These objections have become a norm in today’s culture where contemporary thinking has tainted Orthodoxy, challenging God’s authority with man’s opinions. Truth can be difficult to swallow, even by committed followers of Christ. When confronted with the doctrine of eternal damnation, C.S. Lewis said, “There is no doctrine which I would more willingly remove from Christianity than this, if it lay in my power.” 2 Likewise John Frame states, “If I were free to invent my own religion, I can assure you that the eternal punishment would not be a part of it” 3 Eternal damnation causes even the devoted to shutter. However, shuttering and remaining faithful to the truth is one thing; modifying the truth so as to cause us less trembling is another.
In this episode Jason goes over the discussion of women in positions of authority and teaching in the assembled people of God. Can a woman Biblically be a pastor? The scriptures on this topic are examined and Jason goes over multiple arguments he has encountered from those who claim women can be pastors.
In this episode Jason goes over an article he recently wrote on A Biblical Response to “50 Reasons Why I Don’t Drink”. Jason discusses this article for a bit and then goes into the topic of what the Bible says about self-defense. We discuss the importance of the Old Testament and Jesus and the apostles use of the Old Testament Scripture.
Is that great doctrine of the Trinity only found in the New Testament and the creeds of the early church? Let us take a moment to examine the Old Testament for shadows and hints to the multipersonal nature of the one being of the God in the Hebrew Scriptures. Interestingly enough beginning in the very first chapter of Genesis we start to see signs of this.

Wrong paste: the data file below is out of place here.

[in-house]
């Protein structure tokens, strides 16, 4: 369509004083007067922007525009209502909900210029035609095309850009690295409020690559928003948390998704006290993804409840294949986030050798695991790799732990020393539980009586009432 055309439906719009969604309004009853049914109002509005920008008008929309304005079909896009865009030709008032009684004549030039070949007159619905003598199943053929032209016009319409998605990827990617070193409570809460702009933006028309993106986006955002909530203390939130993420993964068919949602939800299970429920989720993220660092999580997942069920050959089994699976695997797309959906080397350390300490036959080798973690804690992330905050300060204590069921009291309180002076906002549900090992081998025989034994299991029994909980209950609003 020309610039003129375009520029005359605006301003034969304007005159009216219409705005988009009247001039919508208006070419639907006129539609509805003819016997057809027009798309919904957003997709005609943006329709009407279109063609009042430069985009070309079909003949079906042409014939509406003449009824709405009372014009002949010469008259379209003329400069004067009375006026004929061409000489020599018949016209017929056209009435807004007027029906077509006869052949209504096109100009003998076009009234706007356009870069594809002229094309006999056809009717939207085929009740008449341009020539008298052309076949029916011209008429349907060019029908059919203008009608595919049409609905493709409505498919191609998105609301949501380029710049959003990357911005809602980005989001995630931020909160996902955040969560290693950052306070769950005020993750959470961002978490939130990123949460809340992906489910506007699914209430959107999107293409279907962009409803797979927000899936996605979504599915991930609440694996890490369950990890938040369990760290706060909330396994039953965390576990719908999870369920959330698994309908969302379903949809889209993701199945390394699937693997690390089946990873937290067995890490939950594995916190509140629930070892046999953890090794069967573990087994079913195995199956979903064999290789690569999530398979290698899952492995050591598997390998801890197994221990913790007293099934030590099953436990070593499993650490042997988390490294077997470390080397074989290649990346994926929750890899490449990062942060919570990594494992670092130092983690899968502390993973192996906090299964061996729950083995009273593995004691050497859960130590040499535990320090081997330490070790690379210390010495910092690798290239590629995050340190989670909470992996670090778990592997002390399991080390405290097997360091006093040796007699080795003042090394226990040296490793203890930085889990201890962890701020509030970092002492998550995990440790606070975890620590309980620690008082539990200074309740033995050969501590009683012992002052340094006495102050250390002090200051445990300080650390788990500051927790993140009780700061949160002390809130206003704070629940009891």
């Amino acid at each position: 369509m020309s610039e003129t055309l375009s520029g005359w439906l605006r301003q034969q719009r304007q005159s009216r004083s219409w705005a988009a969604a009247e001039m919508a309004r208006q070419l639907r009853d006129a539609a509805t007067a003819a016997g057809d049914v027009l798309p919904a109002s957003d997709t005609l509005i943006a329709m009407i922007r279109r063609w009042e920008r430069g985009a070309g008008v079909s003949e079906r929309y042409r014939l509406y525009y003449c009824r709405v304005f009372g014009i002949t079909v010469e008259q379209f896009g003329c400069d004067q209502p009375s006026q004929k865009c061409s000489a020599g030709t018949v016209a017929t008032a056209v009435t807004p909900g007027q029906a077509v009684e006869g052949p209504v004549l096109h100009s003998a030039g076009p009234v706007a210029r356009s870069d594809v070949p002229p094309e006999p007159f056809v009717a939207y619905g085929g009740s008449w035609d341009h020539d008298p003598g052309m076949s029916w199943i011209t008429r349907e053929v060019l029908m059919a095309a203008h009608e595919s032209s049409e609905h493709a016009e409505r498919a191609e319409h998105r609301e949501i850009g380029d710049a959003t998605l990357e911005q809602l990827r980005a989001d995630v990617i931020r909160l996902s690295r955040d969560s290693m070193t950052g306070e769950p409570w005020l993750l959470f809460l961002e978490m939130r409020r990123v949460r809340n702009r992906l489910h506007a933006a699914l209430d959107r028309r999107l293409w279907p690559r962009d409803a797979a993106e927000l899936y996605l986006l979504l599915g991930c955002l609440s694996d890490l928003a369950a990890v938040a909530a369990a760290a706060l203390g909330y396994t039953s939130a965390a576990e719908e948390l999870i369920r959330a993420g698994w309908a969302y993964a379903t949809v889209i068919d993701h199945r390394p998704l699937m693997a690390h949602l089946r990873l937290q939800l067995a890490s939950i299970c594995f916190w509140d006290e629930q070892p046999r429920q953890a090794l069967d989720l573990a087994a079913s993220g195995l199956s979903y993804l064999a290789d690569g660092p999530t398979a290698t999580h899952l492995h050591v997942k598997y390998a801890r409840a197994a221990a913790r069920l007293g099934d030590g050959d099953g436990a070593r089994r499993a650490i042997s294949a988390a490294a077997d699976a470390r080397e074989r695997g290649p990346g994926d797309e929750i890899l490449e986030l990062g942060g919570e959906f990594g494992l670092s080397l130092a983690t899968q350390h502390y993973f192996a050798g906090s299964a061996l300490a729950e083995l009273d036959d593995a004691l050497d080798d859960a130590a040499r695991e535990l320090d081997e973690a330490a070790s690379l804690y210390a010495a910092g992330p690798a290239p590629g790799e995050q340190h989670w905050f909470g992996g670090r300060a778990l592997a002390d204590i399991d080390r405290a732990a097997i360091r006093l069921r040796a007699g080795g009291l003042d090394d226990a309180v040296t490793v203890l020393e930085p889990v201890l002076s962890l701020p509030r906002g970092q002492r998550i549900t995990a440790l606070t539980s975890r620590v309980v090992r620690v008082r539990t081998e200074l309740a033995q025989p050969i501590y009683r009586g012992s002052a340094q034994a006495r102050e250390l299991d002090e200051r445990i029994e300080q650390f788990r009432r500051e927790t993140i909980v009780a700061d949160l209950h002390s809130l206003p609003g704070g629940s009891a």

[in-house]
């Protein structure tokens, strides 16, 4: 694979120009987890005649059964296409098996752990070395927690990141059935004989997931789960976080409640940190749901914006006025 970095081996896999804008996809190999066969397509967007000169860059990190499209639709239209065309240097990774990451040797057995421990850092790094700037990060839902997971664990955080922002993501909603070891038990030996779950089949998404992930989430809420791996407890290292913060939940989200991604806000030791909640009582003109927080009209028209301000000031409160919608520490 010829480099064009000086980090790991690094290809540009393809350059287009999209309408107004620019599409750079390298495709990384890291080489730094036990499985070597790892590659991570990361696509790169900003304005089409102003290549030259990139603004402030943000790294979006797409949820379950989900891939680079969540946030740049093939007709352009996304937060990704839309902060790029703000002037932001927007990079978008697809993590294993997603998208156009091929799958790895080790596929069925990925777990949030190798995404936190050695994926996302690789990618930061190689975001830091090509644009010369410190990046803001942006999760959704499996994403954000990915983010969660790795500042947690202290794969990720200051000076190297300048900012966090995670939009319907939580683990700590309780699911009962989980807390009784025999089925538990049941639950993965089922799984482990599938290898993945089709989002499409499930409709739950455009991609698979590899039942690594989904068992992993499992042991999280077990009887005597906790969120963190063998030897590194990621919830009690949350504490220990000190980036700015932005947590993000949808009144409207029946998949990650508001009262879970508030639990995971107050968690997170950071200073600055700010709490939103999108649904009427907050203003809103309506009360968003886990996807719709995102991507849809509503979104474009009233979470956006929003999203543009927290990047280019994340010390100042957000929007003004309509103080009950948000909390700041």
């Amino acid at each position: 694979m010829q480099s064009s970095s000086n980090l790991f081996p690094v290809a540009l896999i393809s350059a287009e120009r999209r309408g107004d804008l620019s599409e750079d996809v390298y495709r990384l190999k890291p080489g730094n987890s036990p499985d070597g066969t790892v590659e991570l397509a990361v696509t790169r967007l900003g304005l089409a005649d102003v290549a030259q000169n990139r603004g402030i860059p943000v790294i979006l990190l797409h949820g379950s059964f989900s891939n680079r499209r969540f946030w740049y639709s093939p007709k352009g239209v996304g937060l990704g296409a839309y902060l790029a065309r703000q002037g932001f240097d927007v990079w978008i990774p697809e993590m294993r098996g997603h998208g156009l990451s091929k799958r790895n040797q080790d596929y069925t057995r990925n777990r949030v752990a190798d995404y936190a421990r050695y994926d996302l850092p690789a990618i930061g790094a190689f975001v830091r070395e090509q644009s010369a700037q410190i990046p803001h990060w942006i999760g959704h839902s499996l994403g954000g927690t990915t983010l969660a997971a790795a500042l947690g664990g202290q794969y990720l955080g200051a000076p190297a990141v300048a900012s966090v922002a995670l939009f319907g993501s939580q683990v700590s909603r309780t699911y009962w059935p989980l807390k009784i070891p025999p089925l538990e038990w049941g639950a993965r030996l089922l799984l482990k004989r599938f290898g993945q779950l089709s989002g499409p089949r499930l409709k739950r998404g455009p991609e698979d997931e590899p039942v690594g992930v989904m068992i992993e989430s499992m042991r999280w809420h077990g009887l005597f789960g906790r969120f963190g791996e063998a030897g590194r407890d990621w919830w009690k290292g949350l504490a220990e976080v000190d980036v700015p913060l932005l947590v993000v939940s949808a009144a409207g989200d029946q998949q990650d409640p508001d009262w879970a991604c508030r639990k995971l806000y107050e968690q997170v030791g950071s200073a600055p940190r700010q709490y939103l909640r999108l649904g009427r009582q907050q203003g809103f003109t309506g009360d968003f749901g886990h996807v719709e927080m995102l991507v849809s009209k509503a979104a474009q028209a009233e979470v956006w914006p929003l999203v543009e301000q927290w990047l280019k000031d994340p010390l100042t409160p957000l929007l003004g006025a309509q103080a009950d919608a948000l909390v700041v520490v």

If the first verse of the Bible it says “In the beginning, God created the heavens and the earth.” The word translated into English here as “God” is the Hebrew word “elohiym” (אֱלֹהִים). The word “elohiym” is the generic word in Hebrew for “god” and it is a masculine plural noun. It is used in Hebrew in much the same way as the word “god” is used in English. It can be used to represent the one and true “God” or it can also be used to refer to a false “god”. It’s usage is determined by it’s context in exactly the same way we use the word “god” in English. The thing that is interesting is the word “elohiym” here is the plural form of the masculine singuar noun “elowahh” (אֱלוֹהַּ). This is because the noun “elohiym” ends in the letters “Yod” and “Mem” (י and ם). The letters “Yod” and “Mem” ending a word make singular masculine nouns plural in the same way as “s” and “es” make singular nouns plural in English. The singular noun form of “”elowahh” is used in poetry and in later Hebrew (i.e. Deut 32:15,17) but most of the time the plural form “elohiym” is used when referring to “God”. This is interesting because the very first verse of the Bible already hints at a plurality.